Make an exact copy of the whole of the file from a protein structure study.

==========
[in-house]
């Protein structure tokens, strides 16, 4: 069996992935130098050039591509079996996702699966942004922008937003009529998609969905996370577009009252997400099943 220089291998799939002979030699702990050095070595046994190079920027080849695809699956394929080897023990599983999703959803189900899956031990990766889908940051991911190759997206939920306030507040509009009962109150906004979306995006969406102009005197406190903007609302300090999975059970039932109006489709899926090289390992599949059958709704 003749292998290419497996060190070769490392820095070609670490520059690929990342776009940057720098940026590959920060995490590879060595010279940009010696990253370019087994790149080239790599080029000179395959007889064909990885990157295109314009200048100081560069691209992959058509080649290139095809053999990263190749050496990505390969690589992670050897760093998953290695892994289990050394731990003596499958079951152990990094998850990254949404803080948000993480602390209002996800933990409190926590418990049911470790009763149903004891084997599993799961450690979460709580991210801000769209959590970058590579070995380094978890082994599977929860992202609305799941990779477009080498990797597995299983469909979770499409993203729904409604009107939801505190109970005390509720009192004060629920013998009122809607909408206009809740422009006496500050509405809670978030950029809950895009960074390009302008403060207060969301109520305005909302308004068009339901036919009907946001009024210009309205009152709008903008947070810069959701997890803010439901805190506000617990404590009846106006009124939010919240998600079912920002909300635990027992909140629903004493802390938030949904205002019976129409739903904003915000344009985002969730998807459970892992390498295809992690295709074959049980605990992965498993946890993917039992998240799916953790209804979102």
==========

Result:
[in-house]
């Protein structure tokens, strides 16, 4: 069996992935130098050039591509079996996702699966942004922008937003009529998609969905996370577009009252997400099943 220089291998799939002979030699702990050095070595046994190079920027080849695809699956394929080897023990599983999703959803189900899956031990990766889908940051991911190759997206939920306030507040509009009962109150906004979306995006969406102009005197406190903007609302300090999975059970039932109006489709899926090289390992599949059958709704 003749292998290419497996060190070769490392820095070609670490520059690929990342776009940057720098940026590959920060995490590879060595010279940009010696990253370019087994790149080239790599080029000179395959007889064909990885990157295109314009200048100081560069691209992959058509080649290139095809053999990263190749050496990505390969690589992670050897760093998953290695892994289990050394731990003596499958079951152990990094998850990254949404803080948000993480602390209002996800933990409190926590418990049911470790009763149903004891084997599993799961450690979460709580991210801000769209959590970058590579070995380094978890082994599977929860992202609305799941990779477009080498990797597995299983469909979770499409993203729904409604009107939801505190109970005390509720009192004060629920013998009122809607909408206009809740422009006496500050509405809670978030950029809950895009960074390009302008403060207060969301109520305005909302308004068009339901036919009907946001009024210009309205009152709008903008947070810069959701997890803010439901805190506000617990404590009846106006009124939010919240998600079912920002909300635990027992909140629903004493802390938030949904205002019976129409739903904003915000344009985002969730998807459970892992390498295809992690295709074959049980605990992965498993946890993917039992998240799916953790209804979102």